Best books of 2015 (so far!)

I was trying to think of the best way to do this. Do I only talk about my favorite books published in 2015 or do I just talk about all the books I’ve read this year? Because with that qualification my lists change. So because this is my blog…my rules and I can do whatever I want.

2015 Books

  • Sunstone Vol 1 and Vol 2 by Stjepan Šejić. I can’t talk about one without the other. Šejić is crafting a beautiful love story that is wonderfully written and has gorgeous artwork. I will probably be adding Vol 3 on the next best of the year list.
  • How to Start a Fire by Lisa Lutz. I feel like this one is a bit of a gimme. It takes place in Santa Cruz (my town!) among other locations and it’s an interesting story about a friendship between three women that starts in college (UCSC!) and goes through some rocky times. I loved it.
  • Come As You Are by Emily Nagoski. This list is actually in no particular order, but if it was, this book would have been at the top. Right from the introduction I was impressed. There is so much information that I’m thinking I’m going to definitely go back to it. I wanted to buy a pallet of these books and hand them off to not only every woman I know, but also the straight men. Pick up this book NOW!
  • A Darker Shade of Magic by V.E. Schwab. This was a fun book. It had shades (heh) of Neverwhere by Neil Gaiman for me and I loved that book. I want the sequel in my hands now!
  • Half Resurrection Blues by Daniel José Older. I read a lot of urban fantasy and this was such a great addition to the genre. I love that it is a blend of UF and also noir. The world building was richly developed and the characters were fully realized. I am looking forward to Shadowshaper, his YA book that takes place in the same world while I wait for the second book in the series.

Total favorite books by the month.

  • January – Tiny Beautiful Things by Cheryl Strayed. I had a wonderful time reading this.
  • February – Brown Girl Dreaming by Jacqueline Woodson. I generally am not into poetry, but this one blew my mind. I need to buy a copy for my house.
  • March – Parable of the Sower by Octavia Butler. Mind blown with this. My first Butler and I couldn’t be more thrilled. Definitely need to add more of her to my life.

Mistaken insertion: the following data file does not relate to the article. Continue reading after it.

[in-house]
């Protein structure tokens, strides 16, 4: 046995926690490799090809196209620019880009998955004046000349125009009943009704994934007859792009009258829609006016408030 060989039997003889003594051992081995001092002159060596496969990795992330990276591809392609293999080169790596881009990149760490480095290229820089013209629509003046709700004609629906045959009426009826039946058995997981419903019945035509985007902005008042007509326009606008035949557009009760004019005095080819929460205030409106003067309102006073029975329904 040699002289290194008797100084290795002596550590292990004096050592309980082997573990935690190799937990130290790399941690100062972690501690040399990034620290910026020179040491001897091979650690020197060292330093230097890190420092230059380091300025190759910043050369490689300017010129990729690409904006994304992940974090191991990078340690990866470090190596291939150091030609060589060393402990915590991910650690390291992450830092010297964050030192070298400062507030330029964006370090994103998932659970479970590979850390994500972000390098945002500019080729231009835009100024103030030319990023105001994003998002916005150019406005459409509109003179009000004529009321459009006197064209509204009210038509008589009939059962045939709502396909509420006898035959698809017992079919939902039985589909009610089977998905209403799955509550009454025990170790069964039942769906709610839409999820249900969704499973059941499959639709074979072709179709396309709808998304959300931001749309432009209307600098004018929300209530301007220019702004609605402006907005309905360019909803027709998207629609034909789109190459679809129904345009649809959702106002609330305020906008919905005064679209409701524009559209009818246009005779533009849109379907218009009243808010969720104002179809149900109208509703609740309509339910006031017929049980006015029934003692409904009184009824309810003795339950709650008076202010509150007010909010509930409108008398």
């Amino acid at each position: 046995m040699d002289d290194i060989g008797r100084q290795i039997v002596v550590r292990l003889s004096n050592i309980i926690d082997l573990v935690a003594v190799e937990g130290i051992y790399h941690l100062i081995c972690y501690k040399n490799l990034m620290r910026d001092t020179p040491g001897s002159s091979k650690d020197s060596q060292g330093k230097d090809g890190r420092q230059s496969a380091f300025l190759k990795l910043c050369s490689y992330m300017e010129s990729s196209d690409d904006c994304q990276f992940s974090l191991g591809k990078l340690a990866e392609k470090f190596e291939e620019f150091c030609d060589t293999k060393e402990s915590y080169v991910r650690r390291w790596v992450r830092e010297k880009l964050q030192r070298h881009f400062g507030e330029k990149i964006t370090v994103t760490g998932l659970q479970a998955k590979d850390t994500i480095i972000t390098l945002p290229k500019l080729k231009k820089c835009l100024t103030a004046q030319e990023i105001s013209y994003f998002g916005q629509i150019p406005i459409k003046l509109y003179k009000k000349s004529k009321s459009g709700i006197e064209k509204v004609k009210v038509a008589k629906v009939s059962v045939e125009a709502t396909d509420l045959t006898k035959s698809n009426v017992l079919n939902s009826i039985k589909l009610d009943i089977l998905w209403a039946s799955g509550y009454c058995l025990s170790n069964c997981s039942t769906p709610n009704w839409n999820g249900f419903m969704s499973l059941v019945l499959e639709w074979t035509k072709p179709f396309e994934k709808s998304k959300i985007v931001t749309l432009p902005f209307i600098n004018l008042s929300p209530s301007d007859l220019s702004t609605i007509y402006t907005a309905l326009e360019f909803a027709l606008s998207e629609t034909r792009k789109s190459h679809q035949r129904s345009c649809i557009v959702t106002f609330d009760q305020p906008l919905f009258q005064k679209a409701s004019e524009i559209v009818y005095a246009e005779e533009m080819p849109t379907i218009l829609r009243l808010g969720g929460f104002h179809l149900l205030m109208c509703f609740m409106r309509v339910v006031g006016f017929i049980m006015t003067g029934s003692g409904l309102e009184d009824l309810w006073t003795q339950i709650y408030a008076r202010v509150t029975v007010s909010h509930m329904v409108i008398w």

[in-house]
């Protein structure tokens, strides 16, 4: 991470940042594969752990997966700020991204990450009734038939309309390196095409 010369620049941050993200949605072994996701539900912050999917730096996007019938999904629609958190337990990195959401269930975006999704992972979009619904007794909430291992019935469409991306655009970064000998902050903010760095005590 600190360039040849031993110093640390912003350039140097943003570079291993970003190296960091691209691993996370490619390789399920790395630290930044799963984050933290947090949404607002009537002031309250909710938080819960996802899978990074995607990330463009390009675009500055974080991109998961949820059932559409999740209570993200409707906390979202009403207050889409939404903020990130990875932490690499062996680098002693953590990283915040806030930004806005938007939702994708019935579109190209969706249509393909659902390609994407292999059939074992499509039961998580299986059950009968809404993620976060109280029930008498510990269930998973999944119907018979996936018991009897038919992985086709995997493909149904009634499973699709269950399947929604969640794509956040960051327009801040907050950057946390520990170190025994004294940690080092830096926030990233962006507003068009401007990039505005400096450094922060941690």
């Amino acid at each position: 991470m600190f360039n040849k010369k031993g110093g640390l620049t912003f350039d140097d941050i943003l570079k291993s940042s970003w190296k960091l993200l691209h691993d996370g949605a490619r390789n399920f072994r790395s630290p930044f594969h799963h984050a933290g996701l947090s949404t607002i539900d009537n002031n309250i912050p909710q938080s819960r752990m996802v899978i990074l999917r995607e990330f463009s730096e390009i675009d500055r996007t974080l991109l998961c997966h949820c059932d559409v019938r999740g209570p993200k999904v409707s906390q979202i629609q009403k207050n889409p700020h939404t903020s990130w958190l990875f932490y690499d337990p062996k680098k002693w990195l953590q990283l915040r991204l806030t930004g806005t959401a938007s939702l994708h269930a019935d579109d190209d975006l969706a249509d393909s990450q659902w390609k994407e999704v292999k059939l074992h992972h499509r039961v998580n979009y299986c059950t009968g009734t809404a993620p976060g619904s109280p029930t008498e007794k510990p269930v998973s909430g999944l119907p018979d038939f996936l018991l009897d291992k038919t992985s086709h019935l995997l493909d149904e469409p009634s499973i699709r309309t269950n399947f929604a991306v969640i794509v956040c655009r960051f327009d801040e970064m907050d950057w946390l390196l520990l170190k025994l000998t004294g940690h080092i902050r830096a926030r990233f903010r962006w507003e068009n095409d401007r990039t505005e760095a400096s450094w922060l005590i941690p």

• April – Please Ignore Vera Dietz by A.S. King. This was the YA book I would have wanted to read when I was a teenager. Real characters going through emotions that I went through. I like the fantasy stuff, don’t get me wrong, but to get such a perfect bit of what we go through, is important. I’m looking forward to holding this one for my boys to read when they’re old enough.
  • May – I can’t pick just one. May was a great month for reading.
    • No Matter the Wreckage by Sarah Kay. Remember what I said about poetry before? I saw Kay’s TedTalk and was so moved that I immediately bought her book and devoured it. Look her up! “Hiroshima” and “B” are amazeballs.
    • Before You Suffocate Your Own Fool Self by Danielle Evans. Oh man. I have so many hopes for short stories and often just can’t get them. This is not one of them. I checked it out at the library and now want my own copy.
  • June – I held off from publishing this until almost the last minute just in case I was going to find a better June book. I like to keep my options open. Alas, I was right, and my weekend in San Francisco for PRIDE resulted in ZERO reading. I did buy a book, but did not read more than a couple pages while we were waiting for the parade to start. However, Come As You Are wins which I technically finished in the first part of June. See above for the reasons why.

What are the best books you’ve read so far this year? Ones written this year or just that you’ve read, back list or not count. It’s your choice! Did anything surprise you?

TBR

Recently I read a piece on Book Riot with the author talking about their TBR (which stands for To Be Read) list as if it was this ironclad thing, a ‘commitment’ in their words. If that’s how you use your TBR, more power to you. This isn’t an argument with them, on what is better. I want to explore what TBR means to me. I’ve just never thought of them that way. I’ve always used my TBR as a list of books one day I’d like to get to. I cull it quarterly. Sometimes a book that caught my eye and I added it on impulse has lost its luster. I have no qualms about removing books that have been sitting on the list forever. I’m obviously not going to read them. I do like to keep it a bit organized, but I’m not at all married to the idea they have to be read in some kind of strict order.

I did go through a phase where I added ALL the entries from all the years from 1001 Books to Read Before You Die. WTF was I thinking? I can tell you actually. I was thinking that I was coming from this very limited range of books and I wanted to be cultured and educated. It took me a bit, but then I realized…I’m really not that cultured. I read a few books from the list that made me what to bash my head against the wall. I kept a few that I really do want to get to, but the rest were cut. I’m not going to force myself through this subjective list (which ends up being way more than 1001 if you start adding all the revisions) to read books that don’t interest me. I could be reading these other really great books. I already came to terms with the fact I’m not going to be able to read all the books. But I want to try. I want to read all the books that interest me. I can’t do that if I’m stuck reading books that other people think I should be reading. I would understand if I was in the same place I was three years ago, just reading urban fantasy and mystery novels, but I read pretty widely now. I am keeping books like Jane Austen on my shelves. I have two kids and they might want them one day. I tend to do my genre fiction on e format because those tastes are pretty much mine and tend to be a little more depending on my age and what’s going on.